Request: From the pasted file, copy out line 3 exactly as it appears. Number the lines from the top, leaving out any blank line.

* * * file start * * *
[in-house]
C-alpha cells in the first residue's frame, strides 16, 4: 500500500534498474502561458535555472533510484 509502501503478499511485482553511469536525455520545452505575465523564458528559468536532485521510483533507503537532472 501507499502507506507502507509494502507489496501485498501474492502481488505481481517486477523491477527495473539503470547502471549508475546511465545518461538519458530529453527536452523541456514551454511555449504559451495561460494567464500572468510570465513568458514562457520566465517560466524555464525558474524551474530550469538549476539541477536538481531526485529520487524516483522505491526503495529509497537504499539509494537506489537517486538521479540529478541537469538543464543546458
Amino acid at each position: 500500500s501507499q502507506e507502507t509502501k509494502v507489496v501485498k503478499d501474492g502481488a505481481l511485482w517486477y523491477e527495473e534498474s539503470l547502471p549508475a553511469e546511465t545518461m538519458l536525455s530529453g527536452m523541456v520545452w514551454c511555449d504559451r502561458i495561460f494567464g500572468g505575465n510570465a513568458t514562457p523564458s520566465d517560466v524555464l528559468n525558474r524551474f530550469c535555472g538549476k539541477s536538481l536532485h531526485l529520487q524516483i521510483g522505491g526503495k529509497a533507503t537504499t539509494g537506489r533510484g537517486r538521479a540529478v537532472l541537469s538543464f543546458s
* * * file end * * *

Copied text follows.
Amino acid at each position: 500500500s501507499q502507506e507502507t509502501k509494502v507489496v501485498k503478499d501474492g502481488a505481481l511485482w517486477y523491477e527495473e534498474s539503470l547502471p549508475a553511469e546511465t545518461m538519458l536525455s530529453g527536452m523541456v520545452w514551454c511555449d504559451r502561458i495561460f494567464g500572468g505575465n510570465a513568458t514562457p523564458s520566465d517560466v524555464l528559468n525558474r524551474f530550469c535555472g538549476k539541477s536538481l536532485h531526485l529520487q524516483i521510483g522505491g526503495k529509497a533507503t537504499t539509494g537506489r533510484g537517486r538521479a540529478v537532472l541537469s538543464f543546458s